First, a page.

December 26 2018
The news sure looks bad: rapidly shifting student demographics, the ever-increasing speed of technological innovation, and extreme legislative and public pressure are squeezing colleges and universities into a lose-lose race toward irrelevancy. Detailed in countless articles and books, the challenges faced by institutions of higher learning in the U.S. are varied and weighty.
But higher education is far from doomed. It is at this inflection point in which independent colleges and universities have the opportunity to revolutionize higher education. It is time to pivot towards a new university, one that radically refocuses structure and pedagogy on students and their learning; reimagines the foundational institutional structures of leadership, tenure, and the higher education business model; and produces national examples for access and inclusion. In an industry notoriously slow to adapt and evolve, leaders of colleges and universities must act quickly and decisively, committing to a monumental shift to educate students for a world that we cannot yet see: a leap-frog into relevancy that higher education has never experienced.
Authors Joanne Soliday and Dr. Mark Lombardi, with their combined decades in higher education leadership and consulting, explicate a picture of possibility for the future of independent colleges and universities, one rooted in the essential value of a liberal arts education that brings students to their highest potential. It is the critical reimagining of how that education is shaped that guides a vision for the new university.
Join us for this blog series, based on the brand new, ground-breaking book Pivot: A Vision for the New University. We will explore what it means to pivot, how to strive towards becoming a "new university," and uncover the stories of four institutions who have successfully completed a pivot, unpacking what it has meant for their students, faculty/staff, administration, finances, and physical plant.
Defining a Pivot
As we explored our need to write a book and blog series, the concept of pivoting arose: a need to turn from some aspects of the culture of the institutions we had long known to the needs of the future. Once we began to say the word out loud to others, we heard many interpretations of what a pivot could mean in a college or university. A “pivot” is defined as a fixed point supporting something which turns or balances, or a person or thing on which something else depends. The powerful combination of these two definitions is exactly where we see institutions living out a pivot: finding the right points on which to change direction, with the success of the institution and its students depending upon that change.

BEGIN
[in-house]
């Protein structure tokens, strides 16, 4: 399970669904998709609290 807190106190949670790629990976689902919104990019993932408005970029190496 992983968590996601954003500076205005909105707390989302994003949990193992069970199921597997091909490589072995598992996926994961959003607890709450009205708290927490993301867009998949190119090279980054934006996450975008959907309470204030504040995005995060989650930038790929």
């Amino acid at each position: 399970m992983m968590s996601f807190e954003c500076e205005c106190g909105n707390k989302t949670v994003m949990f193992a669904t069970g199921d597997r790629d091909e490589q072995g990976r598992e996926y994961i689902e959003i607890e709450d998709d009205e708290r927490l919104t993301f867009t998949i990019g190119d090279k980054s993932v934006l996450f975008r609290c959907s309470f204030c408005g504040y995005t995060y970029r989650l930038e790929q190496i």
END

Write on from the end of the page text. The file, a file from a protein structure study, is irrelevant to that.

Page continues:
A pivot does not look the same at all institutions. A pivot can be spurred by an external event; driven by a particular leader’s vision for what an institution can become; unearthed by a grassroots shift in institutional culture and thinking; or come in response to student, community, or regional needs. Regardless of the origin or shape, the pivot drives action relentlessly. It requires a determined effort to ask the question why at all levels. Why do we do things this way? Why do we allow long-standing traditions of the academy to become obstacles to the opportunities that we now have for how we examine and approach learning? Pivoting means that we actually ask these questions and many more, explicitly, and then act to address them. It means not settling for a process or a curriculum or an experience that does not clearly have students at the center. It means turning all the way around to a new way of thinking and doing so with a spirit of risk and hope.
Pivoting also implies a new approach to change. We used to believe that an institution must focus first on operations, build to strategy, and then approach strategy with leverage in order to achieve significant change, but the urgency for change in so many institutions today often makes that linear and incremental approach irrelevant. We are now seeing more and more examples of institutions that approach strategy with leverage—with a pivot—and recreate the rest of the organization around it, with operations and mid-level strategy responding to the demands of the pivot.
Pivoting gives higher education leaders and their institutions the opportunity to leapfrog over small, incremental steps, making the most important events happen quickly for the good of the students, campus, and community.
Which approach is your institution taking to planning and innovation? Find out how to make your own pivot, leapfrogging over small changes and achieving greater results faster.
© Credo and www.credohighered.com, 2018. Unauthorized use and/or duplication of this material without express and written permission from this site’s author and/or owner is strictly prohibited. Short excerpts and links may be used, provided that full and clear credit is given to Credo, Credo Press, and www.credohighered.com with appropriate and specific direction to the original content. Please email firstname.lastname@example.org for information on how to obtain a full copy of Pivot: A Vision for the New University or for permission to use excerpts from the book and/or blog series.
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